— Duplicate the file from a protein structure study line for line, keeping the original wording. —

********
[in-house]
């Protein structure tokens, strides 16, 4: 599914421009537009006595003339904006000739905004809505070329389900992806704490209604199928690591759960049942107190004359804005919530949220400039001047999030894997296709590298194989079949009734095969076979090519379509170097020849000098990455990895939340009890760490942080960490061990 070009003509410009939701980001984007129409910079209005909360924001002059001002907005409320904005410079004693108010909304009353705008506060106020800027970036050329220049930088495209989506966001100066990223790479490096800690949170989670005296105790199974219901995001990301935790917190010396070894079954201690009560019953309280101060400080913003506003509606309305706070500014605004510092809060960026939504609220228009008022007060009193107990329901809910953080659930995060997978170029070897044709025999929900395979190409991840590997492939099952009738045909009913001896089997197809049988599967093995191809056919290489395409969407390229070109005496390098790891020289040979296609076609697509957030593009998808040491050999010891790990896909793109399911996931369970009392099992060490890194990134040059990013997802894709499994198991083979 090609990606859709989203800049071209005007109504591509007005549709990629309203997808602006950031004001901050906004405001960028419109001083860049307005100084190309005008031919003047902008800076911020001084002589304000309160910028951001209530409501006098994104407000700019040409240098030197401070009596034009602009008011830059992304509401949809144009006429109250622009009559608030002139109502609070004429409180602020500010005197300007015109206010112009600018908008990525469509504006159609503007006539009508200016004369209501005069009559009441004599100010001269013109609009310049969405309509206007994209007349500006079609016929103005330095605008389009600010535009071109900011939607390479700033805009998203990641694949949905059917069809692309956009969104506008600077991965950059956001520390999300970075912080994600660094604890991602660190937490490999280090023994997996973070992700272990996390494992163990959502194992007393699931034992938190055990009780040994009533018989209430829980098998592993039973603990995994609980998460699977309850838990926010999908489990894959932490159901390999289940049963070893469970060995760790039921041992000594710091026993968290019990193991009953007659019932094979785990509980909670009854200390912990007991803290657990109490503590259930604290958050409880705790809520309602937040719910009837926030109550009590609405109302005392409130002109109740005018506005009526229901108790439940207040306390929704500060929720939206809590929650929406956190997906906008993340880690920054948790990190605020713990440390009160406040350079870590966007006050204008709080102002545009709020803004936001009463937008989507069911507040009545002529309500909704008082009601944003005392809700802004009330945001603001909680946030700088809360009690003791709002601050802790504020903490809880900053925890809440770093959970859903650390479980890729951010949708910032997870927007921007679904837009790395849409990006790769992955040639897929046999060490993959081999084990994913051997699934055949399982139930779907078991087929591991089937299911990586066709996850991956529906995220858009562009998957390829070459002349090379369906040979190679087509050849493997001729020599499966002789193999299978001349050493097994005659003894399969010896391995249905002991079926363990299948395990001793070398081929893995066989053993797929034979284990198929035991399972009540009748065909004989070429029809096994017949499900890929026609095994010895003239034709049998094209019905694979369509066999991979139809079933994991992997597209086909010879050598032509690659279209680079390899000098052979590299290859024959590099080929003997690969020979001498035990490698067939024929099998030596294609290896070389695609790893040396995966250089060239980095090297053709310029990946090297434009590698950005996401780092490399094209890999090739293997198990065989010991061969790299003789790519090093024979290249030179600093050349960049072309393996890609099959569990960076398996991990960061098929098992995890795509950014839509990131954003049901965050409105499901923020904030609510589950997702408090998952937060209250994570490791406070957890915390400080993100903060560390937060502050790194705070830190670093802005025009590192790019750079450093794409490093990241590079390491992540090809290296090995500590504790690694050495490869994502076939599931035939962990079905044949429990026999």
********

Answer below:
[in-house]
């Protein structure tokens, strides 16, 4: 599914421009537009006595003339904006000739905004809505070329389900992806704490209604199928690591759960049942107190004359804005919530949220400039001047999030894997296709590298194989079949009734095969076979090519379509170097020849000098990455990895939340009890760490942080960490061990 070009003509410009939701980001984007129409910079209005909360924001002059001002907005409320904005410079004693108010909304009353705008506060106020800027970036050329220049930088495209989506966001100066990223790479490096800690949170989670005296105790199974219901995001990301935790917190010396070894079954201690009560019953309280101060400080913003506003509606309305706070500014605004510092809060960026939504609220228009008022007060009193107990329901809910953080659930995060997978170029070897044709025999929900395979190409991840590997492939099952009738045909009913001896089997197809049988599967093995191809056919290489395409969407390229070109005496390098790891020289040979296609076609697509957030593009998808040491050999010891790990896909793109399911996931369970009392099992060490890194990134040059990013997802894709499994198991083979 090609990606859709989203800049071209005007109504591509007005549709990629309203997808602006950031004001901050906004405001960028419109001083860049307005100084190309005008031919003047902008800076911020001084002589304000309160910028951001209530409501006098994104407000700019040409240098030197401070009596034009602009008011830059992304509401949809144009006429109250622009009559608030002139109502609070004429409180602020500010005197300007015109206010112009600018908008990525469509504006159609503007006539009508200016004369209501005069009559009441004599100010001269013109609009310049969405309509206007994209007349500006079609016929103005330095605008389009600010535009071109900011939607390479700033805009998203990641694949949905059917069809692309956009969104506008600077991965950059956001520390999300970075912080994600660094604890991602660190937490490999280090023994997996973070992700272990996390494992163990959502194992007393699931034992938190055990009780040994009533018989209430829980098998592993039973603990995994609980998460699977309850838990926010999908489990894959932490159901390999289940049963070893469970060995760790039921041992000594710091026993968290019990193991009953007659019932094979785990509980909670009854200390912990007991803290657990109490503590259930604290958050409880705790809520309602937040719910009837926030109550009590609405109302005392409130002109109740005018506005009526229901108790439940207040306390929704500060929720939206809590929650929406956190997906906008993340880690920054948790990190605020713990440390009160406040350079870590966007006050204008709080102002545009709020803004936001009463937008989507069911507040009545002529309500909704008082009601944003005392809700802004009330945001603001909680946030700088809360009690003791709002601050802790504020903490809880900053925890809440770093959970859903650390479980890729951010949708910032997870927007921007679904837009790395849409990006790769992955040639897929046999060490993959081999084990994913051997699934055949399982139930779907078991087929591991089937299911990586066709996850991956529906995220858009562009998957390829070459002349090379369906040979190679087509050849493997001729020599499966002789193999299978001349050493097994005659003894399969010896391995249905002991079926363990299948395990001793070398081929893995066989053993797929034979284990198929035991399972009540009748065909004989070429029809096994017949499900890929026609095994010895003239034709049998094209019905694979369509066999991979139809079933994991992997597209086909010879050598032509690659279209680079390899000098052979590299290859024959590099080929003997690969020979001498035990490698067939024929099998030596294609290896070389695609790893040396995966250089060239980095090297053709310029990946090297434009590698950005996401780092490399094209890999090739293997198990065989010991061969790299003789790519090093024979290249030179600093050349960049072309393996890609099959569990960076398996991990960061098929098992995890795509950014839509990131954003049901965050409105499901923020904030609510589950997702408090998952937060209250994570490791406070957890915390400080993100903060560390937060502050790194705070830190670093802005025009590192790019750079450093794409490093990241590079390491992540090809290296090995500590504790690694050495490869994502076939599931035939962990079905044949429990026999």